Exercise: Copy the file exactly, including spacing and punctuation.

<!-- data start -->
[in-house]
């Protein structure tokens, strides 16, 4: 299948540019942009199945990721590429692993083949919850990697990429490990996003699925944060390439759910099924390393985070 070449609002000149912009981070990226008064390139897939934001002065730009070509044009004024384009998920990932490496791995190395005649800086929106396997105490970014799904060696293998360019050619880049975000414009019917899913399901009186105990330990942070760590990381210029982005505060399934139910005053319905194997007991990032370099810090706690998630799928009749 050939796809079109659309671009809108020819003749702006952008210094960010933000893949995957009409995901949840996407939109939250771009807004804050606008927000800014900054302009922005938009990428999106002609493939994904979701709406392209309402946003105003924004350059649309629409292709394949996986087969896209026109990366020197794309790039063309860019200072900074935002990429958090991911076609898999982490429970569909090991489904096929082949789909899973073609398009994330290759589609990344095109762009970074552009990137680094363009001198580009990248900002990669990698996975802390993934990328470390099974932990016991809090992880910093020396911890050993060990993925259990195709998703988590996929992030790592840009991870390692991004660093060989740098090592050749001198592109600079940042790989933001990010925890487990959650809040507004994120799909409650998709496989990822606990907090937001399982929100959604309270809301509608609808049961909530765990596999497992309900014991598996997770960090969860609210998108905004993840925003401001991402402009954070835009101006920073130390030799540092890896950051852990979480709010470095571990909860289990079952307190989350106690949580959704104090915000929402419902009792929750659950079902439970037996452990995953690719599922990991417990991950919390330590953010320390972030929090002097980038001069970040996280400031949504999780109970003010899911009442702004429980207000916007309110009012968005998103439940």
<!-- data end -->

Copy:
[in-house]
């Protein structure tokens, strides 16, 4: 299948540019942009199945990721590429692993083949919850990697990429490990996003699925944060390439759910099924390393985070 070449609002000149912009981070990226008064390139897939934001002065730009070509044009004024384009998920990932490496791995190395005649800086929106396997105490970014799904060696293998360019050619880049975000414009019917899913399901009186105990330990942070760590990381210029982005505060399934139910005053319905194997007991990032370099810090706690998630799928009749 050939796809079109659309671009809108020819003749702006952008210094960010933000893949995957009409995901949840996407939109939250771009807004804050606008927000800014900054302009922005938009990428999106002609493939994904979701709406392209309402946003105003924004350059649309629409292709394949996986087969896209026109990366020197794309790039063309860019200072900074935002990429958090991911076609898999982490429970569909090991489904096929082949789909899973073609398009994330290759589609990344095109762009970074552009990137680094363009001198580009990248900002990669990698996975802390993934990328470390099974932990016991809090992880910093020396911890050993060990993925259990195709998703988590996929992030790592840009991870390692991004660093060989740098090592050749001198592109600079940042790989933001990010925890487990959650809040507004994120799909409650998709496989990822606990907090937001399982929100959604309270809301509608609808049961909530765990596999497992309900014991598996997770960090969860609210998108905004993840925003401001991402402009954070835009101006920073130390030799540092890896950051852990979480709010470095571990909860289990079952307190989350106690949580959704104090915000929402419902009792929750659950079902439970037996452990995953690719599922990991417990991950919390330590953010320390972030929090002097980038001069970040996280400031949504999780109970003010899911009442702004429980207000916007309110009012968005998103439940």